Round window membrane permeability to golimumab in guinea pigs: A pilot study
This work was performed in the Division of Otolaryngology–Head and Neck Surgery, Penn State Hershey Medical Center, Hershey, Pennsylvania, U.S.A.
Golimumab was donated by Janssen Biotech.
This study was supported by a generous grant from the department of Surgery at Penn State Hershey Medical Center, Hershey, Pennsylvania, U.S.A.
The authors have no other funding, financial relationships, or conflicts of interest to disclose.
Autoimmune inner ear disorder is one of a few types of sensorineural hearing loss that is treatable and potentially reversible. Treatment involves oral steroids and methotrexate. Other treatment modalities have been tried with variable success. All such treatments are systemic, with inherent side effects limiting their effectiveness. Recently, tumor necrosis factor (TNF)-α blockers have been suggested as a modality of treatment. The objective of this study was to assess the round window membrane permeability to golimumab, a TNF-α blocker. This study is the first to look at the feasibility of local golimumab delivery into the inner ear, which may allow for targeted immune modulation of autoimmune inner ear disorders without the consequences of systemic treatment.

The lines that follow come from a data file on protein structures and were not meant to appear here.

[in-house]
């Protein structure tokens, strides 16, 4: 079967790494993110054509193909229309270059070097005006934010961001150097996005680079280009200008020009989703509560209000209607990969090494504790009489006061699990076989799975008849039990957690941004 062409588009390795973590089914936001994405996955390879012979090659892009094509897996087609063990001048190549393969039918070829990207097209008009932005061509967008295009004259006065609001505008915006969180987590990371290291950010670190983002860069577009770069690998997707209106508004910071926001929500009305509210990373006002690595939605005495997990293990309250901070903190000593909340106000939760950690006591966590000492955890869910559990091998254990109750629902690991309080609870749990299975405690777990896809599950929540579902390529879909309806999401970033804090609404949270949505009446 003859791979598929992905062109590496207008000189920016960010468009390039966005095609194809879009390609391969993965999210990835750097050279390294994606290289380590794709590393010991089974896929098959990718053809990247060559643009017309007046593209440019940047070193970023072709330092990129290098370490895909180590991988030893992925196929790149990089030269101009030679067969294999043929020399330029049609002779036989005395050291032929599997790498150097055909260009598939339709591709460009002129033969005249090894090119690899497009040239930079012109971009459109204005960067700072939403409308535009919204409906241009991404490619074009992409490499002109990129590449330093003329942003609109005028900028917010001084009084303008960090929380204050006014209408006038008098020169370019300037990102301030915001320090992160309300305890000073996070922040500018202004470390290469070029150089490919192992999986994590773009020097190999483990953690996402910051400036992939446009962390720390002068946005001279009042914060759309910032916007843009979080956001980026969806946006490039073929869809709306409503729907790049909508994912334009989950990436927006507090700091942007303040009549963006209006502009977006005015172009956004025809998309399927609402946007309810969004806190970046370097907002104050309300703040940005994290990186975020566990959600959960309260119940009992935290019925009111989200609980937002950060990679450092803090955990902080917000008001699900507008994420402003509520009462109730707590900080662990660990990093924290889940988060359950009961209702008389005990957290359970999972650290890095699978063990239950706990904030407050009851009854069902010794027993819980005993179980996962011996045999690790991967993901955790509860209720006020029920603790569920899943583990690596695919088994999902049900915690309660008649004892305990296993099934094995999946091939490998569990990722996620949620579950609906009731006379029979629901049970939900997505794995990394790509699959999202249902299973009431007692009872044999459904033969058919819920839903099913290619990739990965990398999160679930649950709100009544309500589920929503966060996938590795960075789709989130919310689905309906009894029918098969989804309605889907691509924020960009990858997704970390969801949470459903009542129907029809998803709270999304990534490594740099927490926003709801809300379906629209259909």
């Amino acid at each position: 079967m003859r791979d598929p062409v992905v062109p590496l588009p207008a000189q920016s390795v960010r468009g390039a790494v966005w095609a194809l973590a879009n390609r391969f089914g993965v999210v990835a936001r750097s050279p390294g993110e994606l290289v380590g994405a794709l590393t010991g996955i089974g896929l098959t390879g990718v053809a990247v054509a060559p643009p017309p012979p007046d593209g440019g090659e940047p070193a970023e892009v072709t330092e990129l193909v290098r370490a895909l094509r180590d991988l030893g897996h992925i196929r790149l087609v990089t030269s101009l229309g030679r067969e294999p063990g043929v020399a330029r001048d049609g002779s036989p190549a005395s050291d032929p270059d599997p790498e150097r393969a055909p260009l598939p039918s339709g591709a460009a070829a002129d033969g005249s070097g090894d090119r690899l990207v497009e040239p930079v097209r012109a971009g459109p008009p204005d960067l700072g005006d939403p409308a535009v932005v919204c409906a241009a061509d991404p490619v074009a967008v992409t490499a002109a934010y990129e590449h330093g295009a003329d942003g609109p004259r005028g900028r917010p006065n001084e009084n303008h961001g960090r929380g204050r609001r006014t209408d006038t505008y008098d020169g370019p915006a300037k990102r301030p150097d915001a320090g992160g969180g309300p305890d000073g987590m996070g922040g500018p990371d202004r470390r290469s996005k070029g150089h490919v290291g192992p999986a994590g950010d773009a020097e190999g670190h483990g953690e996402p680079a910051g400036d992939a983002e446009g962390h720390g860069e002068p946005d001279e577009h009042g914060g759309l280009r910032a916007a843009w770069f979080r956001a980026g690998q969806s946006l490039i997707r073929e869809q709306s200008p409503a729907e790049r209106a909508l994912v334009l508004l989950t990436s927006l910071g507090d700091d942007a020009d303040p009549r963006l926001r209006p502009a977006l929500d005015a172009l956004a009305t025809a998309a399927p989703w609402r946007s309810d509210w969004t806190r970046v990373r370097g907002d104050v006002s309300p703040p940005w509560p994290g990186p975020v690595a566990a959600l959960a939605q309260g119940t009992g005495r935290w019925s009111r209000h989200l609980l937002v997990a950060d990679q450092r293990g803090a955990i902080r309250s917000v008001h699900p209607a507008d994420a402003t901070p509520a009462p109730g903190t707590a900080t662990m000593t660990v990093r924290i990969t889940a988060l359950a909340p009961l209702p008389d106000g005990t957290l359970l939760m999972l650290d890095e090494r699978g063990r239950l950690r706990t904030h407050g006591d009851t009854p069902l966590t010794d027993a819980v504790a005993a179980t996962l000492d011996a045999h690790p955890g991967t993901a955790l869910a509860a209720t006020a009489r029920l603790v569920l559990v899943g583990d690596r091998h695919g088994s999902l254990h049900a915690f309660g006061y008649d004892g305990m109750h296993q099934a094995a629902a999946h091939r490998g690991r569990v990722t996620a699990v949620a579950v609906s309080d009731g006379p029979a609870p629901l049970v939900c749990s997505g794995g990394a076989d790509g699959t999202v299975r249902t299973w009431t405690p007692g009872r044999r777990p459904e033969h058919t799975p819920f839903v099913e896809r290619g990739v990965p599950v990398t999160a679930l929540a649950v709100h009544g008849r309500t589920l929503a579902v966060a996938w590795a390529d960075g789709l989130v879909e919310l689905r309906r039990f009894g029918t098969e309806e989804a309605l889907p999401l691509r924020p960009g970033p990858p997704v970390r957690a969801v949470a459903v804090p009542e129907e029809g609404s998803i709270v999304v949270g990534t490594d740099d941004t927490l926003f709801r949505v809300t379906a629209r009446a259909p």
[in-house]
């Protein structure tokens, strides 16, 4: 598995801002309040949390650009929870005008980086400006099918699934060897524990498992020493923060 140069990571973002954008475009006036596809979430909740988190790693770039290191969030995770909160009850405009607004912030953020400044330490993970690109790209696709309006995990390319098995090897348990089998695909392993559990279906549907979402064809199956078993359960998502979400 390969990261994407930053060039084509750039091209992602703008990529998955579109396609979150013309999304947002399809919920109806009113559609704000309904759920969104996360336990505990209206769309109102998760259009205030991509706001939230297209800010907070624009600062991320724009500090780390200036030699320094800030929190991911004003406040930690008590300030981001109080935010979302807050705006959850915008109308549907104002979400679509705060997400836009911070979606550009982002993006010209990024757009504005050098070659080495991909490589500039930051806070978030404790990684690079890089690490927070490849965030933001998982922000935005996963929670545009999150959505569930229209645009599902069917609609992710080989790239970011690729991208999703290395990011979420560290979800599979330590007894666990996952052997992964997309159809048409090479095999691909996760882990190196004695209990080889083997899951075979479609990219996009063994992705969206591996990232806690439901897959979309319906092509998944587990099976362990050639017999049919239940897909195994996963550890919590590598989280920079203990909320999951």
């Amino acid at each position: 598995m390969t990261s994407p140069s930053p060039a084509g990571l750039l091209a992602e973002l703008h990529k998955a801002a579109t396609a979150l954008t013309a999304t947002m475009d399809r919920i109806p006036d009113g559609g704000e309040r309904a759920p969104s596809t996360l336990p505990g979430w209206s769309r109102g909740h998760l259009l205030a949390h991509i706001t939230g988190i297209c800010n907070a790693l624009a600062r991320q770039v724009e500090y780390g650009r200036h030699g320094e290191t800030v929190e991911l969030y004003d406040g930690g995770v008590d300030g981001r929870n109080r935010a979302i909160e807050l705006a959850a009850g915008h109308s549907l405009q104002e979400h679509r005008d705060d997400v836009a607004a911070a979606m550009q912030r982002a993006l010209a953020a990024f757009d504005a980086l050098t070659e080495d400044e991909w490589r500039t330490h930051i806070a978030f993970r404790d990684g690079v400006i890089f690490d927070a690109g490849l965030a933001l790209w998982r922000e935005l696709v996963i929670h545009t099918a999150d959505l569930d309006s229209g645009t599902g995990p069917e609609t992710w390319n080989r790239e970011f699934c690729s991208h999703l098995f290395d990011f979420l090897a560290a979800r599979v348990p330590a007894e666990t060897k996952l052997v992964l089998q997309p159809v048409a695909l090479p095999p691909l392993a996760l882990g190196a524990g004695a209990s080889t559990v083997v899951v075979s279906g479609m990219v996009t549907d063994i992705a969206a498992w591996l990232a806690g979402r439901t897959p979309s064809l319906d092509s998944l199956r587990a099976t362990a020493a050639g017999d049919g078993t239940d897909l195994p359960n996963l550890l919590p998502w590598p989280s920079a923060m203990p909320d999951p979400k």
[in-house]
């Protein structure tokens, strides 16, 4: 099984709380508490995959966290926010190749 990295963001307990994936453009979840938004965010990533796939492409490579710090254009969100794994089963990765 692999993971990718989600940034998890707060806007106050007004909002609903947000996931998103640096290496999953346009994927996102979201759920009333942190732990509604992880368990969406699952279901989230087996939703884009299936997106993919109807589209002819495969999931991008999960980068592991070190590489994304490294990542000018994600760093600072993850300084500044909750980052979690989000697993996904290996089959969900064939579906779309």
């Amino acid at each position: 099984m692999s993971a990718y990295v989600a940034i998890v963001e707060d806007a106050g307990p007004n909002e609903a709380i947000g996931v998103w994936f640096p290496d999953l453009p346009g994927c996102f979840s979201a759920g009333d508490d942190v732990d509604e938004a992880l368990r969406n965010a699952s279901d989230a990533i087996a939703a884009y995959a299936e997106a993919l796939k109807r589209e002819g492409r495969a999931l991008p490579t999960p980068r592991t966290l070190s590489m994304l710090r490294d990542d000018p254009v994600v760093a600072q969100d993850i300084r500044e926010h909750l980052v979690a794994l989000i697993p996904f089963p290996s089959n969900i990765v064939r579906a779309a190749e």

This is a single-blinded, placebo-controlled, pilot study using guinea pigs to assess round window membrane permeability to golimumab.
Golimumab was instilled into the guinea pigs' middle ear. Inner ear fluid was sampled through the round window membrane after approximately 30 minutes of drug exposure. Golimumab presence in the inner ear was assessed by enzyme-linked immunosorbent assay in both drug-treated and control ears.
Higher concentrations of golimumab were detected in the inner ear fluid samples of golimumab-exposed ears than in the control ears. The difference was statistically significant (P < .001).
Golimumab crosses the round window membrane and is detected in measurable concentrations in the inner ear fluid after 30 minutes of exposure to the membrane. Further studies are needed to learn its pharmacokinetics and the time needed to reach optimal concentration in the inner ear.
Level of Evidence
NA. Laryngoscope, 123:2840–2844, 2013